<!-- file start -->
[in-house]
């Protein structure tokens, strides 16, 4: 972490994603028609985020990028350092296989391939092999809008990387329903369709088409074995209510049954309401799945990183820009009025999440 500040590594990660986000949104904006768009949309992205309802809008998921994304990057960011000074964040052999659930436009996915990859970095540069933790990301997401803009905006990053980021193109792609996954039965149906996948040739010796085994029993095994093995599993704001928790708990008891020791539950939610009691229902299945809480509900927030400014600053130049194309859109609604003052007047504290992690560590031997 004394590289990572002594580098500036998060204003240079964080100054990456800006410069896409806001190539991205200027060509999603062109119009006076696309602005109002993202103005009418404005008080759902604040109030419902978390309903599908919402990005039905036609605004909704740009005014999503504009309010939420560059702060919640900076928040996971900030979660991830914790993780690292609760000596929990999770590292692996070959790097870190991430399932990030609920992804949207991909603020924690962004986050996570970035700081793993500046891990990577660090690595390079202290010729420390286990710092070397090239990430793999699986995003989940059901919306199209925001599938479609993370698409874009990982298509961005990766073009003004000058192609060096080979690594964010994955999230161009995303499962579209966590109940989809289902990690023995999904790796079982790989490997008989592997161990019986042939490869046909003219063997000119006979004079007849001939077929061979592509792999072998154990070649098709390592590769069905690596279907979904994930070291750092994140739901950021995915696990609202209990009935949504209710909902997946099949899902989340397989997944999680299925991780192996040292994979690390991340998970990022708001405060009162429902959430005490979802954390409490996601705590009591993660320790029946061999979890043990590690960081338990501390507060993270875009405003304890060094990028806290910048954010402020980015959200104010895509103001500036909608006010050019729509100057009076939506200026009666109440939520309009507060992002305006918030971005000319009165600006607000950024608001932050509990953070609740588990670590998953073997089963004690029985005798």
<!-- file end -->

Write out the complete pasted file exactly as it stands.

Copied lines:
[in-house]
């Protein structure tokens, strides 16, 4: 972490994603028609985020990028350092296989391939092999809008990387329903369709088409074995209510049954309401799945990183820009009025999440 500040590594990660986000949104904006768009949309992205309802809008998921994304990057960011000074964040052999659930436009996915990859970095540069933790990301997401803009905006990053980021193109792609996954039965149906996948040739010796085994029993095994093995599993704001928790708990008891020791539950939610009691229902299945809480509900927030400014600053130049194309859109609604003052007047504290992690560590031997 004394590289990572002594580098500036998060204003240079964080100054990456800006410069896409806001190539991205200027060509999603062109119009006076696309602005109002993202103005009418404005008080759902604040109030419902978390309903599908919402990005039905036609605004909704740009005014999503504009309010939420560059702060919640900076928040996971900030979660991830914790993780690292609760000596929990999770590292692996070959790097870190991430399932990030609920992804949207991909603020924690962004986050996570970035700081793993500046891990990577660090690595390079202290010729420390286990710092070397090239990430793999699986995003989940059901919306199209925001599938479609993370698409874009990982298509961005990766073009003004000058192609060096080979690594964010994955999230161009995303499962579209966590109940989809289902990690023995999904790796079982790989490997008989592997161990019986042939490869046909003219063997000119006979004079007849001939077929061979592509792999072998154990070649098709390592590769069905690596279907979904994930070291750092994140739901950021995915696990609202209990009935949504209710909902997946099949899902989340397989997944999680299925991780192996040292994979690390991340998970990022708001405060009162429902959430005490979802954390409490996601705590009591993660320790029946061999979890043990590690960081338990501390507060993270875009405003304890060094990028806290910048954010402020980015959200104010895509103001500036909608006010050019729509100057009076939506200026009666109440939520309009507060992002305006918030971005000319009165600006607000950024608001932050509990953070609740588990670590998953073997089963004690029985005798």